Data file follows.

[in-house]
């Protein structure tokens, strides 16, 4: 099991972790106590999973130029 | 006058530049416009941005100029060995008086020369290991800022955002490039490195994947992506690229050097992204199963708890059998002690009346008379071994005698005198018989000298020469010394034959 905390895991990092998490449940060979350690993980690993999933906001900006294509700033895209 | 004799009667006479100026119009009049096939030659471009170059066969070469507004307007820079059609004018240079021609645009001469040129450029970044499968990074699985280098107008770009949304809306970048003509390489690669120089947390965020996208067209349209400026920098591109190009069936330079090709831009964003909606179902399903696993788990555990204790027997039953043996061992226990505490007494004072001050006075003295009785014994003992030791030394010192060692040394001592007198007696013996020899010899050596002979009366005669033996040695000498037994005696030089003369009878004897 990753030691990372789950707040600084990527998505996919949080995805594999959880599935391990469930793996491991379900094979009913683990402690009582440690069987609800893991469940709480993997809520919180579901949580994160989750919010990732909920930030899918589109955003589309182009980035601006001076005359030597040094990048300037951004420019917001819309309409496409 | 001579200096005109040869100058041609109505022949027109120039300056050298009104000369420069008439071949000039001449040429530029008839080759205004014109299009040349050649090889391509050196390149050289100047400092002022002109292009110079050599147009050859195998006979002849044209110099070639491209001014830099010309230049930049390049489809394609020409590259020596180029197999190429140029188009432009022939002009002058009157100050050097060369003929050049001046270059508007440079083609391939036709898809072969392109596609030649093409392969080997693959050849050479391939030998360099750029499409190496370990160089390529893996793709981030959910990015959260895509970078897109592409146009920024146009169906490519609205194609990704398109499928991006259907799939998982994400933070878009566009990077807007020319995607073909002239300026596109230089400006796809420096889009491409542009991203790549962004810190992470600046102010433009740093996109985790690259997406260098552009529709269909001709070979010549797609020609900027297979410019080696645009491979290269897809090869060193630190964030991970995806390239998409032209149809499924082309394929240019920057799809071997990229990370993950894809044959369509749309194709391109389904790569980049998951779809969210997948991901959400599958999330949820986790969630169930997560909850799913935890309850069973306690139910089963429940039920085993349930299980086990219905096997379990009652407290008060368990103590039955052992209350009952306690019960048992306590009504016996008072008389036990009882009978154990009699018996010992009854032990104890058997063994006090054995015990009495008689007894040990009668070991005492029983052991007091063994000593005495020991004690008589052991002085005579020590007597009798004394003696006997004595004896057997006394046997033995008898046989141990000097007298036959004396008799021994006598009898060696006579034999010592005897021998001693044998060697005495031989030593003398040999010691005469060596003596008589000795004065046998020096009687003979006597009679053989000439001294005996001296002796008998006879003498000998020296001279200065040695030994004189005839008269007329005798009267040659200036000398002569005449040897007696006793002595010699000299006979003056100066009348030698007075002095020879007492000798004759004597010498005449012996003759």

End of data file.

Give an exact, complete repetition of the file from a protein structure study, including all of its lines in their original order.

[in-house]
């Protein structure tokens, strides 16, 4: 099991972790106590999973130029 | 006058530049416009941005100029060995008086020369290991800022955002490039490195994947992506690229050097992204199963708890059998002690009346008379071994005698005198018989000298020469010394034959 905390895991990092998490449940060979350690993980690993999933906001900006294509700033895209 | 004799009667006479100026119009009049096939030659471009170059066969070469507004307007820079059609004018240079021609645009001469040129450029970044499968990074699985280098107008770009949304809306970048003509390489690669120089947390965020996208067209349209400026920098591109190009069936330079090709831009964003909606179902399903696993788990555990204790027997039953043996061992226990505490007494004072001050006075003295009785014994003992030791030394010192060692040394001592007198007696013996020899010899050596002979009366005669033996040695000498037994005696030089003369009878004897 990753030691990372789950707040600084990527998505996919949080995805594999959880599935391990469930793996491991379900094979009913683990402690009582440690069987609800893991469940709480993997809520919180579901949580994160989750919010990732909920930030899918589109955003589309182009980035601006001076005359030597040094990048300037951004420019917001819309309409496409 | 001579200096005109040869100058041609109505022949027109120039300056050298009104000369420069008439071949000039001449040429530029008839080759205004014109299009040349050649090889391509050196390149050289100047400092002022002109292009110079050599147009050859195998006979002849044209110099070639491209001014830099010309230049930049390049489809394609020409590259020596180029197999190429140029188009432009022939002009002058009157100050050097060369003929050049001046270059508007440079083609391939036709898809072969392109596609030649093409392969080997693959050849050479391939030998360099750029499409190496370990160089390529893996793709981030959910990015959260895509970078897109592409146009920024146009169906490519609205194609990704398109499928991006259907799939998982994400933070878009566009990077807007020319995607073909002239300026596109230089400006796809420096889009491409542009991203790549962004810190992470600046102010433009740093996109985790690259997406260098552009529709269909001709070979010549797609020609900027297979410019080696645009491979290269897809090869060193630190964030991970995806390239998409032209149809499924082309394929240019920057799809071997990229990370993950894809044959369509749309194709391109389904790569980049998951779809969210997948991901959400599958999330949820986790969630169930997560909850799913935890309850069973306690139910089963429940039920085993349930299980086990219905096997379990009652407290008060368990103590039955052992209350009952306690019960048992306590009504016996008072008389036990009882009978154990009699018996010992009854032990104890058997063994006090054995015990009495008689007894040990009668070991005492029983052991007091063994000593005495020991004690008589052991002085005579020590007597009798004394003696006997004595004896057997006394046997033995008898046989141990000097007298036959004396008799021994006598009898060696006579034999010592005897021998001693044998060697005495031989030593003398040999010691005469060596003596008589000795004065046998020096009687003979006597009679053989000439001294005996001296002796008998006879003498000998020296001279200065040695030994004189005839008269007329005798009267040659200036000398002569005449040897007696006793002595010699000299006979003056100066009348030698007075002095020879007492000798004759004597010498005449012996003759």